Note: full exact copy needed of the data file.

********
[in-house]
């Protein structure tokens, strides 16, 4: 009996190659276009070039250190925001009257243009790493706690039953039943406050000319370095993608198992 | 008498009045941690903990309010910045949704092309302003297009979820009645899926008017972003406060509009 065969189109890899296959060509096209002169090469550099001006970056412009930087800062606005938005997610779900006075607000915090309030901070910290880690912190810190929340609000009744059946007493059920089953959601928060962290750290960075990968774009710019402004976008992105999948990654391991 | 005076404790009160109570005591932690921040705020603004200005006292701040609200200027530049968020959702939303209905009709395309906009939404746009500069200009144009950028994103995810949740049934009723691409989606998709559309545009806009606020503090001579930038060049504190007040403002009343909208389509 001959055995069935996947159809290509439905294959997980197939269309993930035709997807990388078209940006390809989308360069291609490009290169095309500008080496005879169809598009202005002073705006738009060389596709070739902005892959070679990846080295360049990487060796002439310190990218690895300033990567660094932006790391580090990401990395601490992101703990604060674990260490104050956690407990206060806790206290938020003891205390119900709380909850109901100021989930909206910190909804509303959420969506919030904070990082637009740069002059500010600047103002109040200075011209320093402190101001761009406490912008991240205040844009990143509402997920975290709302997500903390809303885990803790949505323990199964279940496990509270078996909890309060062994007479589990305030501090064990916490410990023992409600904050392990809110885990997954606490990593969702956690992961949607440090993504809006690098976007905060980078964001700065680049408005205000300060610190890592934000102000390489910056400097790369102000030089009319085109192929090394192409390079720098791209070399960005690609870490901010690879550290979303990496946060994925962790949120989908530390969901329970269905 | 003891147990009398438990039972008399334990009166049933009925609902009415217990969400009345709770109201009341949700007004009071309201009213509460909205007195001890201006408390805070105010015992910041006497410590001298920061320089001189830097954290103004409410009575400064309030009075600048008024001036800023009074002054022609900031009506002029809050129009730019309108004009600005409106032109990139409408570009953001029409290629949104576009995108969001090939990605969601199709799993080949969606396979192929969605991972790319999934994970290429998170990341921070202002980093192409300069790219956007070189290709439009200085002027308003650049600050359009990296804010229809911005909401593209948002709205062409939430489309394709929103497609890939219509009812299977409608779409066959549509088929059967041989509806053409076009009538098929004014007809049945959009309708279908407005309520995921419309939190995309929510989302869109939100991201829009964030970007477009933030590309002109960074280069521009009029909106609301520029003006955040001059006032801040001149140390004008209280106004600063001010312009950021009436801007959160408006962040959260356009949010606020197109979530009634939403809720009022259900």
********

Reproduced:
[in-house]
């Protein structure tokens, strides 16, 4: 009996190659276009070039250190925001009257243009790493706690039953039943406050000319370095993608198992 | 008498009045941690903990309010910045949704092309302003297009979820009645899926008017972003406060509009 065969189109890899296959060509096209002169090469550099001006970056412009930087800062606005938005997610779900006075607000915090309030901070910290880690912190810190929340609000009744059946007493059920089953959601928060962290750290960075990968774009710019402004976008992105999948990654391991 | 005076404790009160109570005591932690921040705020603004200005006292701040609200200027530049968020959702939303209905009709395309906009939404746009500069200009144009950028994103995810949740049934009723691409989606998709559309545009806009606020503090001579930038060049504190007040403002009343909208389509 001959055995069935996947159809290509439905294959997980197939269309993930035709997807990388078209940006390809989308360069291609490009290169095309500008080496005879169809598009202005002073705006738009060389596709070739902005892959070679990846080295360049990487060796002439310190990218690895300033990567660094932006790391580090990401990395601490992101703990604060674990260490104050956690407990206060806790206290938020003891205390119900709380909850109901100021989930909206910190909804509303959420969506919030904070990082637009740069002059500010600047103002109040200075011209320093402190101001761009406490912008991240205040844009990143509402997920975290709302997500903390809303885990803790949505323990199964279940496990509270078996909890309060062994007479589990305030501090064990916490410990023992409600904050392990809110885990997954606490990593969702956690992961949607440090993504809006690098976007905060980078964001700065680049408005205000300060610190890592934000102000390489910056400097790369102000030089009319085109192929090394192409390079720098791209070399960005690609870490901010690879550290979303990496946060994925962790949120989908530390969901329970269905 | 003891147990009398438990039972008399334990009166049933009925609902009415217990969400009345709770109201009341949700007004009071309201009213509460909205007195001890201006408390805070105010015992910041006497410590001298920061320089001189830097954290103004409410009575400064309030009075600048008024001036800023009074002054022609900031009506002029809050129009730019309108004009600005409106032109990139409408570009953001029409290629949104576009995108969001090939990605969601199709799993080949969606396979192929969605991972790319999934994970290429998170990341921070202002980093192409300069790219956007070189290709439009200085002027308003650049600050359009990296804010229809911005909401593209948002709205062409939430489309394709929103497609890939219509009812299977409608779409066959549509088929059967041989509806053409076009009538098929004014007809049945959009309708279908407005309520995921419309939190995309929510989302869109939100991201829009964030970007477009933030590309002109960074280069521009009029909106609301520029003006955040001059006032801040001149140390004008209280106004600063001010312009950021009436801007959160408006962040959260356009949010606020197109979530009634939403809720009022259900």